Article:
A Letter to My Doubting Daughter

Blog / Produced by The High Calling
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To my dearest doubting daughter,

Our last conversation left me with a heavy feeling inside. I’ve been thinking about you and your unfolding life journey. You are a very intelligent young woman, and that can be burden. You have an uncompromising, logical mind. That’s something I love about you and hope that I helped nurture in you.

But it does present some problems when it comes to faith, doesn’t it?

And the Christian Church mostly does not know what to do with her smart children, the ones who ask hard questions.

So I worry a bit about you. Part of that worry is selfish, I confess, for I long to share my beloved faith with you as we both grow older and, I hope, wiser. You should know that as I enter my 6th decade of living, my love of Christianity only grows deeper. How I love our faith, the classic patina of its rituals, the traditions, the yearly calendar, the wonderfully impractical hopes and dreams that are its foundation, the art, the scriptures, the ancient languages, all of it.

Even the Church’s failures, which are spectacular and infamous, only serve to strengthen my hope and desire to be a person that honors our spiritual tradition with good and authentic living.

So yes, I do long to share this faith with you as we journey together through life.

If we lived 200 years ago, your family and culture would have handed you a clear and obvious set of answers about life. Your role as a woman would have been pretty well laid out for you. And the Church would have given you a spiritual worldview without much competition from other religions or philosophies.

There is no doubt that those inflexible roles and rules were at times constricting to the human spirit. I am glad to be living in our century, where the individual has more freedom to choose a way of life. But I sometimes wonder if we didn't lose something precious when we let go of those innocent days of youth, when a person was able to practice at the forms and ways of life without worrying too much about the philosophies and theologies behind them.

Now it seems that every decade brings a cultural or technological revolution of one kind or another. Parents struggle to relate to their children, and grandparents are almost incomprehensible to the third generation, who look upon them as ancient relics from a bygone era.

So people your age have come to believe that they must find their own way and their own answers, which is a terrible burden for young people to carry.

It is for these reasons, I believe, that you have tried to seek the answers to some of the world’s oldest and deepest questions. You feel that you must find the answers to these questions before you can rightly follow the spiritual path of any particular religion.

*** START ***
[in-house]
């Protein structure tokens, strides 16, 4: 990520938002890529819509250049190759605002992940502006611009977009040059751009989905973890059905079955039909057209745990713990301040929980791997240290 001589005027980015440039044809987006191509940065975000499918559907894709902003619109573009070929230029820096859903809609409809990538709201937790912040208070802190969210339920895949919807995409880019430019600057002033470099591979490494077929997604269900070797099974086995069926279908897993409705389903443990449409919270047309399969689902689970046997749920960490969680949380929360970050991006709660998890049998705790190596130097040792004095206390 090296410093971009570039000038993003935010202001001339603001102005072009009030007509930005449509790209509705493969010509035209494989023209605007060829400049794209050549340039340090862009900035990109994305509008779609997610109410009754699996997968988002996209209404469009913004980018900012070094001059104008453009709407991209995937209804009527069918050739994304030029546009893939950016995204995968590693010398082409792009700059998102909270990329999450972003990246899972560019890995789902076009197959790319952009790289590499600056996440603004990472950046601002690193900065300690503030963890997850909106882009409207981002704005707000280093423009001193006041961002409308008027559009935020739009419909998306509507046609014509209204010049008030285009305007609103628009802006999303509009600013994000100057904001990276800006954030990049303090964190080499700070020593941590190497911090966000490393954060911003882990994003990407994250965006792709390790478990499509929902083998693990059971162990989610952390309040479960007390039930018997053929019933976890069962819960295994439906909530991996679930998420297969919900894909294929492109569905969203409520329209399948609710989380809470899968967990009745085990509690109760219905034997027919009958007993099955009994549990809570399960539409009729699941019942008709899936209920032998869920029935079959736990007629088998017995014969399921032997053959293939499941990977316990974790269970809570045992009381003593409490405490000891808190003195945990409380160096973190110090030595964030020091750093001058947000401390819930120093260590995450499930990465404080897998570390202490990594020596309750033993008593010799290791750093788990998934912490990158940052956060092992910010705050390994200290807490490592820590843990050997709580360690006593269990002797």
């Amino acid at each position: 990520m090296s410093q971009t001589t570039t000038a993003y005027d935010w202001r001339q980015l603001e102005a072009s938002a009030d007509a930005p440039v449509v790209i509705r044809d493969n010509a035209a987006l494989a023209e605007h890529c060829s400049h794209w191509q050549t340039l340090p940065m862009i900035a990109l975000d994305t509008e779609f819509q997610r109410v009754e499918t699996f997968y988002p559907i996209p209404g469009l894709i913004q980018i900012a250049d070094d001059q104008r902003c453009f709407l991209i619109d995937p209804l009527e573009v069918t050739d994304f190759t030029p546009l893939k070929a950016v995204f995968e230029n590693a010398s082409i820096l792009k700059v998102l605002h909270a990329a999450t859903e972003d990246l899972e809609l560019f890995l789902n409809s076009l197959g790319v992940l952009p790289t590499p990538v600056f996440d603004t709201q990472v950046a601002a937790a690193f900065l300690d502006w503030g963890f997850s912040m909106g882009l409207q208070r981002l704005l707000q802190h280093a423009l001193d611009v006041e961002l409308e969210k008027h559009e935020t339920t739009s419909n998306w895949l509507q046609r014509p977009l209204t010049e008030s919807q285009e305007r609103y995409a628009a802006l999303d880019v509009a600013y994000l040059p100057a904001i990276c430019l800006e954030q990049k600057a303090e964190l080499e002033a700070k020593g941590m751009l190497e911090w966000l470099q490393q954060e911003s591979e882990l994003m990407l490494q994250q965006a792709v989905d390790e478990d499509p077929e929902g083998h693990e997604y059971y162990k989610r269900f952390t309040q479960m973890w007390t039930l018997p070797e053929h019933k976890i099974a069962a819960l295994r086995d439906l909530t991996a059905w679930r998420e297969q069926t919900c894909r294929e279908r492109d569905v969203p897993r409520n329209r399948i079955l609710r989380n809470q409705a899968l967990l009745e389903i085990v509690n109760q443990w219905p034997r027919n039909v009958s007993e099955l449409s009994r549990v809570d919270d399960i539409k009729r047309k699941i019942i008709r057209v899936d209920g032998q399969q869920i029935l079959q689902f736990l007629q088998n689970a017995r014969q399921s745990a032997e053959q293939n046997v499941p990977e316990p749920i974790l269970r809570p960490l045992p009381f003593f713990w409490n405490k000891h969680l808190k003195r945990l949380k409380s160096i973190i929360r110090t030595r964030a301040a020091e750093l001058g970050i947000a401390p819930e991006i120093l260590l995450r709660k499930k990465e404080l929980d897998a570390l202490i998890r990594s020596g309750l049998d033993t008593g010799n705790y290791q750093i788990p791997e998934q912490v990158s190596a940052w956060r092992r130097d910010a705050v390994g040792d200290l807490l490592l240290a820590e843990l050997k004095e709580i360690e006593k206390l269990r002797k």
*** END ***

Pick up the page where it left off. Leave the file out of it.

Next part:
• Is there a God?
  • If there is a God, what does this being want from us?
  • How can I know which religious path is the “right one?”
  • What relevance do aging forms of worship, prayer, and spiritual music have to my life?
  • If Christian worship and devotion seem boring to me, is there a good reason to persevere and seek the ancient wisdom that may be found in them?

Hear me now. About those questions. There is a great paradox at work in your life.

On the one hand, it is glorious for you to ask questions. It is beautiful and righteous and good for you to wonder at the deep mysteries of the world. How I love your mind. How I look forward to years of conversations with you.

On the other hand, if you can know this without it causing you to despair, understand that you will not find answers to many of those questions. Some questions will haunt you all of your life. And most answers you do find will only come after decades of searching and seeking and trying and failing and despairing and hurting and grieving and giving birth and discovering and accepting and laughing and experiencing the rich joys of life.

My precious daughter, if I could give you any gift today, it would be that you might experience the joy of your questions without being burdened by the elusive nature of their answers.

You are young. Now is the time for practice. Throw yourself into the practice of Christianity. Pray and worship and read the scriptures. Ask your questions, yes, but do so while practicing your faith.

I think you'll find that when your mind reaches its limits, it's good to pay attention to the body.

And the body needs practice.

Love always, my string of pearls.


Image by Beth McWilliams. Used with permission. Sourced via Flickr. Post by Gordon Atkinson.